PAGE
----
Writing synopses sucks! There is no two ways about it. They are evil little Gremlins that live to make you feel stupid and your family to wonder if you PMSing or going through “the change.”
A synopsis is, according good old Merriam-Webster, “a condensed statement or outline.” Sounds simple enough, right? Ha! Write one. Within a half-hour, you’ll be Goggling the height from the nearest window to see if it’s a long enough of a drop to render you unconscious–and therefore incapable of completing your synopsis–but won’t kill you.
Whereas your actual manuscript can have moments of bliss when everything just flows, synopses rarely do. A synopsis is a “bird’s-eye view” of your story. The whittled down plot of your three-hundred-page book minus the sub-plots, minus the plot layers, minus the romance line (unless contemporary romance, according to Camy Tang), minus the characterization, minus the emotion…
Minus the will to live.
Okay, that’s being a little dramatic, but you get the picture. They are tough.
Right, now I am having trouble with identifying which of two beginning elements in my story is the inciting incident. The first one is important to the mystery, the ball that gets everything going, but isn’t the catalyst that sets Pandora on her external journey (external goal), i.e. find the mythical killer. The second one directly causes Pandora’s external goal for the book, but I worry that it is too far into the story to be considered the inciting incident. See what I’m talking about? Problems. That’s why I’m writing this and not my synopsis.
And that is the problem with a synopsis. It wants you to label everything. Writing is art; art isn’t labelable.
So why even do a synopsis?
Because it wants you to label everything.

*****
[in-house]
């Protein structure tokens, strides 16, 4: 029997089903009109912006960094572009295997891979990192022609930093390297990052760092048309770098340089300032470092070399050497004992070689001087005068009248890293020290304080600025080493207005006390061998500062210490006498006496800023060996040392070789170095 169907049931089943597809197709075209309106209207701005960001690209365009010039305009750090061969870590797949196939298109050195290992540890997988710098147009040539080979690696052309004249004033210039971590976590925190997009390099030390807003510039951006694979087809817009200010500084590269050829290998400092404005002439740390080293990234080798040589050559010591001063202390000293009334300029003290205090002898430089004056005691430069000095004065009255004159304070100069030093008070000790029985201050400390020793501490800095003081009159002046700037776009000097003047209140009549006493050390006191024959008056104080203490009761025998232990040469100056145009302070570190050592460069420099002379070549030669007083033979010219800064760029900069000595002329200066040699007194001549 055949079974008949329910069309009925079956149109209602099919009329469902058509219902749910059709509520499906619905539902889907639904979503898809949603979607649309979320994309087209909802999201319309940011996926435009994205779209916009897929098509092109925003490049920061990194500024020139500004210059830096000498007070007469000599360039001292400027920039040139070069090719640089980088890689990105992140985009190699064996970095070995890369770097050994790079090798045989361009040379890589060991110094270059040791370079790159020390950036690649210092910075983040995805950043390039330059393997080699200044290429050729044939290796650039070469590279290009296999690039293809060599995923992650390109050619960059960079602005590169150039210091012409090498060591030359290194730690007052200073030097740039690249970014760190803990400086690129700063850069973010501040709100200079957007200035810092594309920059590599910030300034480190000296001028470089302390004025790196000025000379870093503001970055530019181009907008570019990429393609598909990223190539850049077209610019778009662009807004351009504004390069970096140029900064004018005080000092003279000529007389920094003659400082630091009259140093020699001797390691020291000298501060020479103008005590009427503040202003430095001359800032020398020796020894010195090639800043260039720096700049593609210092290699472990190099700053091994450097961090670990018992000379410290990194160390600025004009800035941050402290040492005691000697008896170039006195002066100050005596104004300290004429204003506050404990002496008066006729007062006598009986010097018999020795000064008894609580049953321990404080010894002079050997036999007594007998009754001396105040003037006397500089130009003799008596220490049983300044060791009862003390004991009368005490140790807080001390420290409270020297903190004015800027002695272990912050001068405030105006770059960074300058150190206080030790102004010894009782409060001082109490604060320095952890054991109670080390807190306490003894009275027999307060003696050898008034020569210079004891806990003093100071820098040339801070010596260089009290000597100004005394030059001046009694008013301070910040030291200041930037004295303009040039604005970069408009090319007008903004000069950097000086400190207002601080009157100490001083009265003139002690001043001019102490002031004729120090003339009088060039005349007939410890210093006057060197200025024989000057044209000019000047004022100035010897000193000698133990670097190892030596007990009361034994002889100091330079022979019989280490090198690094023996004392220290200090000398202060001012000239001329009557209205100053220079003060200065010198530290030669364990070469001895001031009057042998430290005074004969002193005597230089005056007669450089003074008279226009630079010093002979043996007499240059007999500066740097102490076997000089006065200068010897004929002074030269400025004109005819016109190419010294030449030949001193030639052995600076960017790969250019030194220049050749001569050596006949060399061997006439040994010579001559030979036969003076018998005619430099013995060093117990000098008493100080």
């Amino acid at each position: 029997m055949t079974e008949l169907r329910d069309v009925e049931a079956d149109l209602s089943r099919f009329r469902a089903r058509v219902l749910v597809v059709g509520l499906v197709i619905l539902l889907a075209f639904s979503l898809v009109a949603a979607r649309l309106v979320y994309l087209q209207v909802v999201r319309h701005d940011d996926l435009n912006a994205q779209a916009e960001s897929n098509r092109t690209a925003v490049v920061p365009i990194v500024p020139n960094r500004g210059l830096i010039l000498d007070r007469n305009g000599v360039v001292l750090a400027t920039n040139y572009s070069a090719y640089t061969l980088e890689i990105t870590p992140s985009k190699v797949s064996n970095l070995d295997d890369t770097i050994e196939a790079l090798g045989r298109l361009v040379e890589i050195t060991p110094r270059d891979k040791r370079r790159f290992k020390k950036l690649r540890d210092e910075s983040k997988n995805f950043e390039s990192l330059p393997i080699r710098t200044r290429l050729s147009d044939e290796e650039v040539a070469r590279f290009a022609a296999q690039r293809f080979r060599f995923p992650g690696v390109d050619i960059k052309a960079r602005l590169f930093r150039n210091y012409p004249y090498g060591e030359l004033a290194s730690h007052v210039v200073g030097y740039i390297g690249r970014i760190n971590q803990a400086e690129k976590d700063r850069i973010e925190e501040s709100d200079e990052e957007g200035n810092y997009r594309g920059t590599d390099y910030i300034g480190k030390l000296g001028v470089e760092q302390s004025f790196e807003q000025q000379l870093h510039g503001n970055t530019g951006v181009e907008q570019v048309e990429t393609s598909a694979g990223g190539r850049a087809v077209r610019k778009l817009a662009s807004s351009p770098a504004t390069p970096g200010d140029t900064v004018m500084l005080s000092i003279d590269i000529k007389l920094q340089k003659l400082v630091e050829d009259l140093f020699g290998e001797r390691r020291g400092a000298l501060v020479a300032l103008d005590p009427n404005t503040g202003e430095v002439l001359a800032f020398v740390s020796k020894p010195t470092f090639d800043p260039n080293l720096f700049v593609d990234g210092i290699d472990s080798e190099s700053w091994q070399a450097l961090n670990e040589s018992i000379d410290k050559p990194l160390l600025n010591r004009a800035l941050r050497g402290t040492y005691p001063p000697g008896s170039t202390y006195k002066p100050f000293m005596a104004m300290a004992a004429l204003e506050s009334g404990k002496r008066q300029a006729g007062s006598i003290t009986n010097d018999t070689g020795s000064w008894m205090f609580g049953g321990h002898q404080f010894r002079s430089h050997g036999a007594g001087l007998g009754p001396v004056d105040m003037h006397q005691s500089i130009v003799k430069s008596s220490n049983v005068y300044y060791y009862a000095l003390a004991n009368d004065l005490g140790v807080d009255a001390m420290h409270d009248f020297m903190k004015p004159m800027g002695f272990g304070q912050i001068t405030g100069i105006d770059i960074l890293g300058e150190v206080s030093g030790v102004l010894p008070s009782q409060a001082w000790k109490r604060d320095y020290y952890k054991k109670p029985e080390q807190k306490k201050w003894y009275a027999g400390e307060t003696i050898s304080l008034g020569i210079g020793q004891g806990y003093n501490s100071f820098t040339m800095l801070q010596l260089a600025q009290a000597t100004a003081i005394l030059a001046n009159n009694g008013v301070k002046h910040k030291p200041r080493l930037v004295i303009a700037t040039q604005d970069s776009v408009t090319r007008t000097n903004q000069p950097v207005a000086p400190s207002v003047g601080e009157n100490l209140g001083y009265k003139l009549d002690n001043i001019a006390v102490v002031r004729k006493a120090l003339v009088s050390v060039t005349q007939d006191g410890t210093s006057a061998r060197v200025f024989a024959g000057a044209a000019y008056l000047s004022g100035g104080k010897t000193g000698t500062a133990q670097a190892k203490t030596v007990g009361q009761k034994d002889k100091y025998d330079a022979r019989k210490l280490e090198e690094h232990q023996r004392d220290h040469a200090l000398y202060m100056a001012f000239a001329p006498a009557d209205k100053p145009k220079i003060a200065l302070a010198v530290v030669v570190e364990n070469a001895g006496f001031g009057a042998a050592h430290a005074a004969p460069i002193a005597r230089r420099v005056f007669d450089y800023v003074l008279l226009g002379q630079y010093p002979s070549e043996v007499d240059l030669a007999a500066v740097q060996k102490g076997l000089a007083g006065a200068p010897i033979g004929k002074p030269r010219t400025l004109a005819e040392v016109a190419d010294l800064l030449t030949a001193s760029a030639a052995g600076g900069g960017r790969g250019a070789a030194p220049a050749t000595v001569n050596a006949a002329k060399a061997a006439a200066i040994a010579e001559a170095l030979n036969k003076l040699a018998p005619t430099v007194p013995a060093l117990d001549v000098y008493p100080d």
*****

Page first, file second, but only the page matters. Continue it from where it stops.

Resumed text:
By having to label everything thing major in your story (and forget the rest), a synopsis can help you find holes in your plot or character’s internal growth (or lack of). It makes you take a hard look at your story structure and look at it from a completely different mindset than when you actually write the book. For me, I’ve discovered having a solid, strong synopsis before I write the first draft is really important. First, it helps me to know beforehand that it’s not entirely a piece of crap and, therefore, gives me the will to actually write it. Second, it helps root me deeper into the story and gives me a sense of control (important for a control freak like me). And third, by having all the major plot issues already worked out, it frees my mind to focus on the emotions of the story and characters, and it frees my subconscious to work out any issues I hadn’t resolved in the synopsis like subplot issues.
A synopsis can be a very important tool, but that doesn’t mean it’s an easy one to use.
Professional authors write synopses. Plotster or panster. Before the book or after. They do.
So I’ll tell you the same thing I tell myself when I sit down to write a synopsis: “You better pull on your big girl writer pants, get to work and love the burn.”
(In a future post, I’ll talk about my synopsis process.)